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October 30, 2013 in Aviation

At the end of WWII the USCG flew a wide variety of fixed wing aircraft, from the B-17 Flying Fortress to the C-46 Commando. Looking for the perfect long range patrol aircraft, the Coast Guard acquired fifteen R5D-3 Skymasters. The USAAC had great success with the Douglas C-54 transport aircraft. Service of the transport was worldwide and during the three years of WWII flying an unequalled safety record was achieved. This record of reliability was attractive to the Coast Guard and the Service utilized these planes in Search and Rescue, International Ice Patrol, logistics, photo mapping and electronic tests. The USCG Skymaster was best known for patroling the 33,000 square miles off the Grand Banks from March to September. The searching and reporting of icebergs in the shipping lanes, as part of the International Ice Patrol, had the aircraft stationed in Newfoundland during the busy ice season. In 1965 the R5D was retired from service being replaced by the C-130 Hercules.
The 1:72 model is a Heller C-54 kitbashed into a USCG Skymaster. The windows were the biggest modification performed on the model. The CG decals were printed on my computer and the plane was painted in the Ice Patrol scheme using Tamiya paints. Just about all my planes are mounted on a brass rod, makes them easier to display all “overlapped” at different heights on a shelf.

6 additional images. Click to enlarge

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13 responses to U.S. COAST GUARD DOUGLAS R5D “SKYMASTER” 1959

  1. Very nice, Mike. Wish it was on MY shelf !

  2. Nice conversion of a basic kit.

    Too bad it isn’t mounted above an ice floe.

  3. Colourful and good-looking model! I have seen very few of the big Heller kits built, thanks for showing this one!



  4. Nice work…nice display…nice photography…just plain NICE.

  5. Very nice conversion. I especially like the choice of the Ice Patrol scheme for colours. I like Michael’s idea of having an ice flow for the base! If you ever want more work to do, go for it!

  6. Sooo, Mike – when ya gonna get the beeg H-K B-17G and do a USCG SAR?

    Nice work on this.

    • Thanks Tom
      Back in the late 1970’s I built Monogram’s 1:48 B-17(PB-1G) modified with a USCG paint scheme and a lifeboat slung under the bomb bay doors. In addition I’ve built two 1:72 scale B-17’s in Coast Guard service. Your build of the “great humongous” B-17 has my attention, I might attempt another PB-1G.
      It’s interesting, the Coast Guard was the last military service to operate B-17’s. On October 14, 1959 PB-1G 77254 made her final patrol landing at the CG air base in North Carolina. Semper Paratus!

  7. A strikingly crisp build. I really like it.

  8. Mike,
    Absolutely beautiful. Excellent job. I like the method you used to change the windows.

  9. Nice to see a solid, clean build that doesn’t look late for the scrap yard. Good job.

  10. The very best of U.S. Coast Guard Aviation, the Famous R5D aircraft, I was
    born in Elizabeth City, N.C., and The Coast Guard Air Station Elizabeth City
    was my “favorite place to visit.” I remember the day when the USCG retired
    the very last PB1G in 1959, and the replacement aircraft was those Air Force C-54’s. It was fascinating to me to see the day all of those C-54’s flew into Coast Guard Air Station Elizabeth City, for modernization and conversion to Coast Guard R5D’s at the Coast Guard Aircraft and Supply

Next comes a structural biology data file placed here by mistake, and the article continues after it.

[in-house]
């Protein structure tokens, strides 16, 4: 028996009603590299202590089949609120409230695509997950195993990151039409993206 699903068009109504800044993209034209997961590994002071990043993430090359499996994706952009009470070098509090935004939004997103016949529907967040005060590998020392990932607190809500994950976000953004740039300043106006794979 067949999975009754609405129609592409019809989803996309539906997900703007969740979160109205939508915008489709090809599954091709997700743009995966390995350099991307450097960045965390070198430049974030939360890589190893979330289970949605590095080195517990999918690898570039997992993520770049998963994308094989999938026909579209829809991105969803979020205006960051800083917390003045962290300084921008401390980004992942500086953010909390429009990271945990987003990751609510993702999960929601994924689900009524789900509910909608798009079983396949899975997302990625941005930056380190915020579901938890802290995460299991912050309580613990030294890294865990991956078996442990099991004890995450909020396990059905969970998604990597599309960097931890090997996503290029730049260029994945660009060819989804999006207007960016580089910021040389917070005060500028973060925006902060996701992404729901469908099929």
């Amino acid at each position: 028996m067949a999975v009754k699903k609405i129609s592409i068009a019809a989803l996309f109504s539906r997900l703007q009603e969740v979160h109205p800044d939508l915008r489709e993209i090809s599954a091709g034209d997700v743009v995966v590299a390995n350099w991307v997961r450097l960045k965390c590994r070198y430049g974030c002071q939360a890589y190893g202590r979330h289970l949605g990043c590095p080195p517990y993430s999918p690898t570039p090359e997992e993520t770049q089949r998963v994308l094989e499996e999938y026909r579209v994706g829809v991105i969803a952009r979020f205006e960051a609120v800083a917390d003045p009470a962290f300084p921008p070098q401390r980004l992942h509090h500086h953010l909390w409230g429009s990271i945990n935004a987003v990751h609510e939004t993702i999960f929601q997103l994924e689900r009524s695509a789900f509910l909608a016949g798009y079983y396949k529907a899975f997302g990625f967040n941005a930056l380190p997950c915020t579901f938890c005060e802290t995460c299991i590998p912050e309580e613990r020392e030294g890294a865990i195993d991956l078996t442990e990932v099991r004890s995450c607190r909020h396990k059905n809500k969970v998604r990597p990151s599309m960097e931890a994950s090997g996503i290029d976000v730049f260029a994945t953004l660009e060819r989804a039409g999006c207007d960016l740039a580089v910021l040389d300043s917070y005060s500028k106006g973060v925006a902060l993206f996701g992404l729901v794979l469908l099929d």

Center at CGASEC. After the R5D’s were worked on by the magnificent
    civilian and military aviation engineering specialist in those two large hangars, they looked like “Brand New” R5D’s when they were taken out, and parked on the CGAC&SC tarmac. During this time those “beautiful
    aircraft” were test flown, day and night around the skies of Eastern North
    Carolina. As a young high school student attending P.W. Moore High School in Elizabeth City, those R5D’s would fly right over our school, and
    hearing those engines, brought excitment to me, who wanted a career in
    the Coast Guard or Navy. I never forget a young Coast Guard Petty Officer
    whom I use to visit at the Air Station Entrance Gate right off of Weeksville
    Road, and he would let me watch all of the various Coast Guard and Naval
    Aircraft conducting various flight operations, such as touch and go’s, etc.
    An R5D was approaching runway 28, which flew right over the Guard Shack, and I will never forget that Coast Guard Petty Officer telling me that
    he was applying to Coast Guard OCS, so that he could go to flight school
    and fly one of those R5D’s. Another great moment was a “Hot July Summer
    Saturday afternoon,” when two R5D’s flew in formation on a low past over
    Elizabeth City, and landing with Midshipman from the U.S. Coast Guard
    Academy at New London, Connecticut, to participate in their Summer
    Aviation Orientation Course at CGASEC in the late 1950’s. The R5D’s were
    a perfect replacement aircraft for the PB1G’s, but the 1960’s brought another Super Aircraft that provided a replacement for the R5D’s, The
    Mighty HC-130’s. I will always cherish my memories and history of U.S.
    Coast Guard and Naval Aviaiton History, there is a “famous photograph”
    in U.S. Coast Guard Aviation Archives of a PB1G, an R5D, and a “new”
    HC-130 Hercules parked on the ramp at Coast Guard Air Station Elizabeth
    City in the early 1960’s. The R5D’s were “Always Ready” — Go Coast
    Guard Aviation. A Very Nice Job Mike, just like the ones coming out of
    the hangars at The Coast Guard Aviation and Supply Center, at CGASEC.

    Roosevelt Rick” Wright, Jr., PhD, Capt., USNR (ret
    Syracuse, N.Y.

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